The District's obligation to tow, impound, and store vehicles derives from D.C. Code § 40-812(a) (1990). *fn1 One purpose of this duty is to help abate the "parking nuisance" that "endangers the health, safety, and welfare of the general public." D.C. Code § 40-802. I agree with the majority that if the District (as bailee) had a profit-making or benefit-seeking purpose in towing and impounding cars, then a mutual bailment would be formed. See Prince v. Alabama State Fair, 106 Ala. 340, , 17 So. 449, 450 (1895). But since it is the duty to abate the "parking nuisance" that motivates the District, any benefits derived from seizing and keeping cars temporarily flow to the general public, not to the government as a contracting party. The "compensation" the government receives in the form of towing charges or storage fees is completely incidental to this exclusive benefit to the public at large. Indeed, I am certain the government would willingly relinquish the "benefit" of storage fees if society did not require it to enforce the parking laws.

I am not persuaded by the majority's reliance on decisions stating the principle that a law enforcement officer who seizes goods under a writ of attachment must exercise ordinary care to prevent their loss and destruction. It seems to me those cases are distinguishable, and in the main fit the general mold I have described which distinguishes between profit-seeking bailees and those pursuing (by enforcing the law) a benefit for the general public. It is true that judicial officers levying upon writs of attachment are liable for ordinary negligence. *fn2 Palmer v. Costello, 41 App. D.C. 165, 168-69 (1913); Matoil Service & Transport Co. v. Schneider, 129 F.2d 392, 394 (3d Cir. 1942) (U.S. Marshal's duty of ordinary care arises from admiralty law not bailment theory). Courts often compare property levied upon on a writ of attachment to property that is subject to a mutual bailment, and thus impose the ordinary negligence standard. Kessman, supra note 2, 709 P.2d at 977; Ritter v. Castellini, 173 N.J. Super. 509, , 414 A.2d 614, 617 (1980). The reason they impose a mutual bailment on property subject to writ of attachment is that the writ's purpose is to maintain the status quo of the property pending a judicial proceeding. Kessman, supra, 709 P.2d at 977. In these cases the judicial officer (sheriff or marshal) is in the same position as a bailee of goods for the purpose of custody and sale, with a corresponding duty to preserve the value of the property. See 70 AM. JUR. 2d Sheriffs, Police, and Constables § 116 (1987). Since any damage to the property would permanently deprive the execution creditor of valuable rights in the property, the judicial officer as bailee under the law is liable for ordinary negligence. Id.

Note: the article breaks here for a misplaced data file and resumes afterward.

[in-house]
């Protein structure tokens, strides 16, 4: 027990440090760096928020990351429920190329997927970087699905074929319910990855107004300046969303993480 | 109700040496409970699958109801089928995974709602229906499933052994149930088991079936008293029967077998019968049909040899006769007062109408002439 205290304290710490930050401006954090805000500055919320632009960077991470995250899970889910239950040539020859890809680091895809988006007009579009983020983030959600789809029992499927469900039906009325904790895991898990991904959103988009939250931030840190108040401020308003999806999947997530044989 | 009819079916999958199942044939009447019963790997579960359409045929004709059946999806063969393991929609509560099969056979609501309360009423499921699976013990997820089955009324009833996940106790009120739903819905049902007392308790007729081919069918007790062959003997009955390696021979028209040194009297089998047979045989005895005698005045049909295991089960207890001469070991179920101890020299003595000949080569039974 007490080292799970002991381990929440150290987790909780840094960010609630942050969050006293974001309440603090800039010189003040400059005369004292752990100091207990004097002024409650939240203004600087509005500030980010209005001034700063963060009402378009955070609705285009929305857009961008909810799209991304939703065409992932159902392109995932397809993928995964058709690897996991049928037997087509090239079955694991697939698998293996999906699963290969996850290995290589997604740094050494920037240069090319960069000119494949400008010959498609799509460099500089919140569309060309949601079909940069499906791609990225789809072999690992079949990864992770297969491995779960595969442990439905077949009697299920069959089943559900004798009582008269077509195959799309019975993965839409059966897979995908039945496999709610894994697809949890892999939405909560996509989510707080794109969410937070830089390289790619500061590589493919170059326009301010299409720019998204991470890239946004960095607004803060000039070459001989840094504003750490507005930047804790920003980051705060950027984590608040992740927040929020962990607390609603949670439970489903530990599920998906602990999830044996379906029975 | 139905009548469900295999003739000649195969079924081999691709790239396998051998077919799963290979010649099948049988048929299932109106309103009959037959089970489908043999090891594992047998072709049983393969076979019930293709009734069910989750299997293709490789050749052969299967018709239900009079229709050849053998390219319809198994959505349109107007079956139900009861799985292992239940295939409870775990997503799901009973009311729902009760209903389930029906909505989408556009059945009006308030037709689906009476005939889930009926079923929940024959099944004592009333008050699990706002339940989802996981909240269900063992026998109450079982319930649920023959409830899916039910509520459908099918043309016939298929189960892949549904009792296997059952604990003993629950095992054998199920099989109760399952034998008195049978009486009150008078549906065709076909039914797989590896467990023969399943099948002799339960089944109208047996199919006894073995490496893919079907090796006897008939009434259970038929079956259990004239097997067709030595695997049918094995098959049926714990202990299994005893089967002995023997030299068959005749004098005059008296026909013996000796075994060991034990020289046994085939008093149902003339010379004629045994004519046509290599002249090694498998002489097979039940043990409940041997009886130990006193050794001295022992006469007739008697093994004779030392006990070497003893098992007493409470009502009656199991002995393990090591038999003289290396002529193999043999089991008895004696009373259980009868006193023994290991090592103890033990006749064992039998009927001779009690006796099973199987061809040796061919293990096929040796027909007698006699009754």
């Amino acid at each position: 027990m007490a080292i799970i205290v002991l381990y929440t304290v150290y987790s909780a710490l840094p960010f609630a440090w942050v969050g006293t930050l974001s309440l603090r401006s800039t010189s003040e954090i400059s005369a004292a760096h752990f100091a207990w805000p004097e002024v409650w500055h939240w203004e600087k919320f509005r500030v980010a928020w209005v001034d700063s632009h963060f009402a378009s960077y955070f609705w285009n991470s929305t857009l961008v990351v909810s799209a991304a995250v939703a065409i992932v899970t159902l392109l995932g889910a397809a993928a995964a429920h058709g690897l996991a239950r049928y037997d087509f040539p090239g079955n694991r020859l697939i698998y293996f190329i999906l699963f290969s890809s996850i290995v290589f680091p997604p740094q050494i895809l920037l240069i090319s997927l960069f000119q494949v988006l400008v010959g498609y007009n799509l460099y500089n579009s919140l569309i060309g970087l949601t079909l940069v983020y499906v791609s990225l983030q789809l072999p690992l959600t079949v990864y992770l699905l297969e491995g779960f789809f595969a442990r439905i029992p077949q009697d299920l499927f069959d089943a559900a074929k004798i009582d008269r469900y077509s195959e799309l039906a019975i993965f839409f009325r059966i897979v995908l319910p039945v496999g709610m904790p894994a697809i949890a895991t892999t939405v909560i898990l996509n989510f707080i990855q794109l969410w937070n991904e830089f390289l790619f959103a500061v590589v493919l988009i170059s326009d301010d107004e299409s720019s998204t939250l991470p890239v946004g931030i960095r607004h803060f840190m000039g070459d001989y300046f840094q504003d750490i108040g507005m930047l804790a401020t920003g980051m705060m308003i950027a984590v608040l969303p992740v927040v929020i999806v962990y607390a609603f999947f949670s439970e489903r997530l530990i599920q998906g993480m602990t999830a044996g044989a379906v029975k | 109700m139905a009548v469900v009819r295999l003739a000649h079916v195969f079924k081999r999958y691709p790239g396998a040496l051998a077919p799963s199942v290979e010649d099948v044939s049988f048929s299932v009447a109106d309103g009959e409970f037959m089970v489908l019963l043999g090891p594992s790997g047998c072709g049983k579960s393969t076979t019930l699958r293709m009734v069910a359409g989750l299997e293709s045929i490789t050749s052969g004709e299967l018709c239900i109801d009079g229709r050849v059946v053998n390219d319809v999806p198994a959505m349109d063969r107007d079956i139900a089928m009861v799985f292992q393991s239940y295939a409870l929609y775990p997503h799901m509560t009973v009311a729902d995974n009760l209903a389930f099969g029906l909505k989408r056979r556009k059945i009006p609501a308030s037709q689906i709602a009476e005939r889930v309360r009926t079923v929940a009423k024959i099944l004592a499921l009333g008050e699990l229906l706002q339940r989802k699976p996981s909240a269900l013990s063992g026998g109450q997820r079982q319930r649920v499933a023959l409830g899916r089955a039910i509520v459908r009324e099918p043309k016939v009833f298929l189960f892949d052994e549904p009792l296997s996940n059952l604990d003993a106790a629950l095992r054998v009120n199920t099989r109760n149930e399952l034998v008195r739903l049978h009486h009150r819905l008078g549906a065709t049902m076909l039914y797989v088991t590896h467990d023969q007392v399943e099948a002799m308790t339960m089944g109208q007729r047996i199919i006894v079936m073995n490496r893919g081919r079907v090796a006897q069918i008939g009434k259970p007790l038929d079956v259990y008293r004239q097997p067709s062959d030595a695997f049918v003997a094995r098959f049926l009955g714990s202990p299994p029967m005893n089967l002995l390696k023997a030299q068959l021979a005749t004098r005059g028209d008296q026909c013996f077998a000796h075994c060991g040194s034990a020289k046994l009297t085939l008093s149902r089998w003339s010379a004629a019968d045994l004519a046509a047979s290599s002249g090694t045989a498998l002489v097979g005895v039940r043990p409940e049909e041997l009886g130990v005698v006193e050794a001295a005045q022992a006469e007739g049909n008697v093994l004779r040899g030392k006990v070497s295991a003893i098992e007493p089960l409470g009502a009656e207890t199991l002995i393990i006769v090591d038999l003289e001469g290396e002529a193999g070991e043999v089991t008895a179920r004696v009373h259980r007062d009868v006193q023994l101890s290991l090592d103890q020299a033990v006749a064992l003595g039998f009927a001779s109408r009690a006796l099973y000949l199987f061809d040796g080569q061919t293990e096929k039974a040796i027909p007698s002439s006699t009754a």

As custodian of automobiles under the vehicle impoundment law, however, the District is not in the position of a bailee for the purpose of preserving property for custody and sale. The impoundment law merely authorizes temporary storage by the District for the purpose of enforcing the parking laws. Thus, in my view, the standard of care applicable to sheriffs and others authorized to seize and sell property in satisfaction of judgments does not apply to government officers required to impound cars when necessary for the public safety.

I note that in the District of Columbia the gross negligence standard applies by statute to property seized by the police and impounded by the Metropolitan Police Department Property Clerk. D.C. Code § 4-162 (1988). It could be argued, I suppose, that the Council's failure to enact a similar statute in the case of police impoundment of cars shows that it intended a lesser standard to apply in that context. Although this argument is not without force, much more significant to me is the conceptual difficulty, if not impossibility, of distinguishing between the two exercises of the police caretaking function.

I think, finally, that we must be concerned with the practical consequences of a rule that a person who parks illegally, and so endangers the public safety (certainly at rush hour), can reasonably require the District to insure against lapses from ordinary care in the impoundment process. It is true that reasonable care means care "under the circumstances" (which presumably would include rush hour and the like), but as between the rights of the owner who violates the law in parking, and the duty of the police to clear the streets and prevent accidents, I believe that a standard of ordinary negligence strikes too low a balance and acts as a disincentive to effective enforcement of the parking laws.